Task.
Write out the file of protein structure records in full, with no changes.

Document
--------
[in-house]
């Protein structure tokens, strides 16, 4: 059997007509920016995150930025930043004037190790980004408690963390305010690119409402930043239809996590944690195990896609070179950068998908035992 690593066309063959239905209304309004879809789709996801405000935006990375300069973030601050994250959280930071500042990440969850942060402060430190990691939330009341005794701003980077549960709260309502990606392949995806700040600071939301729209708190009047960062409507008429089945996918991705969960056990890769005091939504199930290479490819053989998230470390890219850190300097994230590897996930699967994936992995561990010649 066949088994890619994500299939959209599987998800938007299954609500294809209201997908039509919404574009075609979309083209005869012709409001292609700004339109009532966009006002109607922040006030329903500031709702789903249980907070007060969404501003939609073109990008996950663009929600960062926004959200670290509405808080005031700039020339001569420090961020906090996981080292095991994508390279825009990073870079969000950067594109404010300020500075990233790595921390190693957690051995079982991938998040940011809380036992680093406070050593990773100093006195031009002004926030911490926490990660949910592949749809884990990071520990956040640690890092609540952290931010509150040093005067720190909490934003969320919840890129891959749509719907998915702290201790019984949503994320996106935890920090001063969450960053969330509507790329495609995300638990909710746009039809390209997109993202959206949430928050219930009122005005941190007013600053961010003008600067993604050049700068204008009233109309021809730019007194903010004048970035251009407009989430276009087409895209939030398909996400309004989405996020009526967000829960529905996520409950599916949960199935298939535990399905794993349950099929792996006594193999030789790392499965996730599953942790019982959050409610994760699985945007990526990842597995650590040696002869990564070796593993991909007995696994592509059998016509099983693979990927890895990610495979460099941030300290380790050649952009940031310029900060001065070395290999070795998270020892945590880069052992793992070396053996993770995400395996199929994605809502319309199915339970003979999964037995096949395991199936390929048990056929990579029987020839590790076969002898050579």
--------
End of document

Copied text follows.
[in-house]
């Protein structure tokens, strides 16, 4: 059997007509920016995150930025930043004037190790980004408690963390305010690119409402930043239809996590944690195990896609070179950068998908035992 690593066309063959239905209304309004879809789709996801405000935006990375300069973030601050994250959280930071500042990440969850942060402060430190990691939330009341005794701003980077549960709260309502990606392949995806700040600071939301729209708190009047960062409507008429089945996918991705969960056990890769005091939504199930290479490819053989998230470390890219850190300097994230590897996930699967994936992995561990010649 066949088994890619994500299939959209599987998800938007299954609500294809209201997908039509919404574009075609979309083209005869012709409001292609700004339109009532966009006002109607922040006030329903500031709702789903249980907070007060969404501003939609073109990008996950663009929600960062926004959200670290509405808080005031700039020339001569420090961020906090996981080292095991994508390279825009990073870079969000950067594109404010300020500075990233790595921390190693957690051995079982991938998040940011809380036992680093406070050593990773100093006195031009002004926030911490926490990660949910592949749809884990990071520990956040640690890092609540952290931010509150040093005067720190909490934003969320919840890129891959749509719907998915702290201790019984949503994320996106935890920090001063969450960053969330509507790329495609995300638990909710746009039809390209997109993202959206949430928050219930009122005005941190007013600053961010003008600067993604050049700068204008009233109309021809730019007194903010004048970035251009407009989430276009087409895209939030398909996400309004989405996020009526967000829960529905996520409950599916949960199935298939535990399905794993349950099929792996006594193999030789790392499965996730599953942790019982959050409610994760699985945007990526990842597995650590040696002869990564070796593993991909007995696994592509059998016509099983693979990927890895990610495979460099941030300290380790050649952009940031310029900060001065070395290999070795998270020892945590880069052992793992070396053996993770995400395996199929994605809502319309199915339970003979999964037995096949395991199936390929048990056929990579029987020839590790076969002898050579």